On top of her irritation with all that, she decided she didn't like the dark grout I'd used between the upstairs bathroom's wall tiles. She'd been convinced to get that color from an exercise performed with grey block stand-ins for that tile at the Tile Shop, but in the lighting as it actually exists in the bathroom, the grout seemed to merge into a random darkened edge color of the tiles, making it seem as if the grout was smearing out well beyond the grout lines. Now Gretchen was wondering if anything could be done about this. Could a different color grout be applied over top? How hard would it be for me to chisel out the grout I'd just worked hard installing. I told her that the things she was proposing ranged from impossible to very difficult, and any attempt to chisel out the grout would not only take enormous amount of work but would also damage the tile. Couldn't we just learn to live with it? From my perspective, I thought it looked great.
This afternoon I made a few refinements to my Moxee Hotspot watchdog project. That watchdog hadn't been working for the past couple weeks because I hadn't had it hooked up correctly. But another problem I'd noticed came during periods when the cell signal was a bit weak (which seems to happen more now that there are leaves on the trees). The watchdog will go to restart the hotspot, but then (due to imperfections in the timing of the power-button-closure code) it will need a second round of resetting right away. This wouldn't happen for however long the server polling rate was (I'd selected five minutes), which is a very long time when you're trying to use the internet. So I added code to the watchdog to use a much more rapid polling of the connection quality (every 20 seconds) until there is confirmation that it is working. After that, it goes back to the more leisurely polling.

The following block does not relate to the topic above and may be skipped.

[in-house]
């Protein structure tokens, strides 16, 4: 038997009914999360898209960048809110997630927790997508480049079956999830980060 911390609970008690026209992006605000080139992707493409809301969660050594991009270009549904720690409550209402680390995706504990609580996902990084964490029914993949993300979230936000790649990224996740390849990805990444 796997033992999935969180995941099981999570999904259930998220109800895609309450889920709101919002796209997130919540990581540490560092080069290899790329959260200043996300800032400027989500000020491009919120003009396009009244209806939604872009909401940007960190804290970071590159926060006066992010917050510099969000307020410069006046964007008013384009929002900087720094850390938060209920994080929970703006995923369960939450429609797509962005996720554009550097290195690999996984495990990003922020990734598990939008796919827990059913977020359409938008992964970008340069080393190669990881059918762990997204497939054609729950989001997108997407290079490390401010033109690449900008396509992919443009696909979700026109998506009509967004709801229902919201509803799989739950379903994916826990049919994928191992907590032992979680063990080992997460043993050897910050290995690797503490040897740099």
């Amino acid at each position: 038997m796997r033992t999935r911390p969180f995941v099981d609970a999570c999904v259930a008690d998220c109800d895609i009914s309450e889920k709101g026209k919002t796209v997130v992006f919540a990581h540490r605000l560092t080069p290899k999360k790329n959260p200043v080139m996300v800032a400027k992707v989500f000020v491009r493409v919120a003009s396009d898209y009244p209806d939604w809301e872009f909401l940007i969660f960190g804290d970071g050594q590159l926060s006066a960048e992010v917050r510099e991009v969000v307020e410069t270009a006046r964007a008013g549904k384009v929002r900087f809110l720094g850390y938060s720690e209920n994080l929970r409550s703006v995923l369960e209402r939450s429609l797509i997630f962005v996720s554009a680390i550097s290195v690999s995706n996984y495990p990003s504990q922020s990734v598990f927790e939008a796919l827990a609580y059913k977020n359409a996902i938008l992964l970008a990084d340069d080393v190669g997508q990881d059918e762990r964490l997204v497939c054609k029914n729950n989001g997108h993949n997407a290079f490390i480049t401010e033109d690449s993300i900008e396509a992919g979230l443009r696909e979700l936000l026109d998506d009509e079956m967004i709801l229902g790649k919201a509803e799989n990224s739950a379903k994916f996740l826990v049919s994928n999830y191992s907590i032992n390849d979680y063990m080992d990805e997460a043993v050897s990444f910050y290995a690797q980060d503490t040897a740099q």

Gretchen likes the look of all the various plants I've been transplanting into the little gullies northwest of the cabin in hopes of slowing down the rate of erosion. She said she wanted to add to the effort, so later this afternoon I grabbed a shovel and a bucket and gave Gretchen a crash course on my transplantation technique. We went into the woods, found little clumps of fern, moss, or solomon's seal, and then tried to dig them up. I had no problem getting up the first clump of ferns, but when Gretchen tried to dig up the second, it was as if she was pressing the shovel into concrete. So I gave it a try and, with a little jerk, easily cut through whatever roots were in the way and managed to carve out another root ball. But when Gretchen tried to gather a third plant, she again failed. It was as if I was an order of magnitude stronger than her. But part of it was her technique; she wasn't attacking the ground at the right angle and she wasn't effectively using a jolt, which greatly magnifies the force at the tip of the shovel. Eventually she was able to dig up a root clump on her own, and I left her to putter away at this by herself. Not long after that, I looked out from the cabin and saw she'd abandoned the bucket and shovel. It turned out she'd gone down to the lake and gone for a long swim all the way over to Joel's dock and back.